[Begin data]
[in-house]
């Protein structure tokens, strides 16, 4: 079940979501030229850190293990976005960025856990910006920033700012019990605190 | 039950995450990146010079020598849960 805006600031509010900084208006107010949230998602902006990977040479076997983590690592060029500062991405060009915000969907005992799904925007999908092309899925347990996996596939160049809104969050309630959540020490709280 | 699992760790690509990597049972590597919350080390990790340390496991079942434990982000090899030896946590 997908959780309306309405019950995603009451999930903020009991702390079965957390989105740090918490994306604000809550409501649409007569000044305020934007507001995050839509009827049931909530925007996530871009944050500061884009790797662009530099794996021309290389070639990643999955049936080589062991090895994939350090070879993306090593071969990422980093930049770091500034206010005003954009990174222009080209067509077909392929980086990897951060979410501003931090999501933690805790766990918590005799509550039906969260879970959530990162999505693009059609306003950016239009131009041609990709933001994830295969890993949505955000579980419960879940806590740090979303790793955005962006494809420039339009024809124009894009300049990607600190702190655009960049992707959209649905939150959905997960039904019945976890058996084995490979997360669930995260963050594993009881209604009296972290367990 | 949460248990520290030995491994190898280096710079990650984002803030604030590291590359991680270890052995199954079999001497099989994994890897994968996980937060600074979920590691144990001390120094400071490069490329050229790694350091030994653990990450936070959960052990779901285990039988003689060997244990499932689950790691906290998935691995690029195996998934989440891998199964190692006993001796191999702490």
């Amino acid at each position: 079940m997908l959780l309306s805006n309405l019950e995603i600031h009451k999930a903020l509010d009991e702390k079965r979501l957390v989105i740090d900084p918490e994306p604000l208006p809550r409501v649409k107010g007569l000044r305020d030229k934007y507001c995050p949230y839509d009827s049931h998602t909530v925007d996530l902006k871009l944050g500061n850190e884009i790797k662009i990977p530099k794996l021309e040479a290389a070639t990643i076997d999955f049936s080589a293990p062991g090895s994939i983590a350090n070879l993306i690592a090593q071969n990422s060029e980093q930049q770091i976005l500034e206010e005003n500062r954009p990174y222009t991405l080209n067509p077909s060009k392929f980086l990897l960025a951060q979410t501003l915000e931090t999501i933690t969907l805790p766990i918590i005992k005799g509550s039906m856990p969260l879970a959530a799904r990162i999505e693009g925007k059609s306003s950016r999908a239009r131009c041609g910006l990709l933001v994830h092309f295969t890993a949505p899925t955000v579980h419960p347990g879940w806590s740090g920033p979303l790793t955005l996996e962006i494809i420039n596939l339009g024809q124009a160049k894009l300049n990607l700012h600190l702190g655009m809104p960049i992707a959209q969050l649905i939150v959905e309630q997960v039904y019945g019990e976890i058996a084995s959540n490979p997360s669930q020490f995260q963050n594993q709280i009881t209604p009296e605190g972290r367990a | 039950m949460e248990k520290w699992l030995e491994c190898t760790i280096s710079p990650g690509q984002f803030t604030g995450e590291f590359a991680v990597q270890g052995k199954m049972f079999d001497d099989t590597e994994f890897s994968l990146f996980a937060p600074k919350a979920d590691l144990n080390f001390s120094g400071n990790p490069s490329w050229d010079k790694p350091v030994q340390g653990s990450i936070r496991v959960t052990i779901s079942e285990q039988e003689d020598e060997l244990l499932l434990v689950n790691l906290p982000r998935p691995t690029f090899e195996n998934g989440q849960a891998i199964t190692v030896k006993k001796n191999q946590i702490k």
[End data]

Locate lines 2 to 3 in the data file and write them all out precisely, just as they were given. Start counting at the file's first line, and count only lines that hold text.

């Protein structure tokens, strides 16, 4: 079940979501030229850190293990976005960025856990910006920033700012019990605190 | 039950995450990146010079020598849960 805006600031509010900084208006107010949230998602902006990977040479076997983590690592060029500062991405060009915000969907005992799904925007999908092309899925347990996996596939160049809104969050309630959540020490709280 | 699992760790690509990597049972590597919350080390990790340390496991079942434990982000090899030896946590 997908959780309306309405019950995603009451999930903020009991702390079965957390989105740090918490994306604000809550409501649409007569000044305020934007507001995050839509009827049931909530925007996530871009944050500061884009790797662009530099794996021309290389070639990643999955049936080589062991090895994939350090070879993306090593071969990422980093930049770091500034206010005003954009990174222009080209067509077909392929980086990897951060979410501003931090999501933690805790766990918590005799509550039906969260879970959530990162999505693009059609306003950016239009131009041609990709933001994830295969890993949505955000579980419960879940806590740090979303790793955005962006494809420039339009024809124009894009300049990607600190702190655009960049992707959209649905939150959905997960039904019945976890058996084995490979997360669930995260963050594993009881209604009296972290367990 | 949460248990520290030995491994190898280096710079990650984002803030604030590291590359991680270890052995199954079999001497099989994994890897994968996980937060600074979920590691144990001390120094400071490069490329050229790694350091030994653990990450936070959960052990779901285990039988003689060997244990499932689950790691906290998935691995690029195996998934989440891998199964190692006993001796191999702490």
């Amino acid at each position: 079940m997908l959780l309306s805006n309405l019950e995603i600031h009451k999930a903020l509010d009991e702390k079965r979501l957390v989105i740090d900084p918490e994306p604000l208006p809550r409501v649409k107010g007569l000044r305020d030229k934007y507001c995050p949230y839509d009827s049931h998602t909530v925007d996530l902006k871009l944050g500061n850190e884009i790797k662009i990977p530099k794996l021309e040479a290389a070639t990643i076997d999955f049936s080589a293990p062991g090895s994939i983590a350090n070879l993306i690592a090593q071969n990422s060029e980093q930049q770091i976005l500034e206010e005003n500062r954009p990174y222009t991405l080209n067509p077909s060009k392929f980086l990897l960025a951060q979410t501003l915000e931090t999501i933690t969907l805790p766990i918590i005992k005799g509550s039906m856990p969260l879970a959530a799904r990162i999505e693009g925007k059609s306003s950016r999908a239009r131009c041609g910006l990709l933001v994830h092309f295969t890993a949505p899925t955000v579980h419960p347990g879940w806590s740090g920033p979303l790793t955005l996996e962006i494809i420039n596939l339009g024809q124009a160049k894009l300049n990607l700012h600190l702190g655009m809104p960049i992707a959209q969050l649905i939150v959905e309630q997960v039904y019945g019990e976890i058996a084995s959540n490979p997360s669930q020490f995260q963050n594993q709280i009881t209604p009296e605190g972290r367990a | 039950m949460e248990k520290w699992l030995e491994c190898t760790i280096s710079p990650g690509q984002f803030t604030g995450e590291f590359a991680v990597q270890g052995k199954m049972f079999d001497d099989t590597e994994f890897s994968l990146f996980a937060p600074k919350a979920d590691l144990n080390f001390s120094g400071n990790p490069s490329w050229d010079k790694p350091v030994q340390g653990s990450i936070r496991v959960t052990i779901s079942e285990q039988e003689d020598e060997l244990l499932l434990v689950n790691l906290p982000r998935p691995t690029f090899e195996n998934g989440q849960a891998i199964t190692v030896k006993k001796n191999q946590i702490k």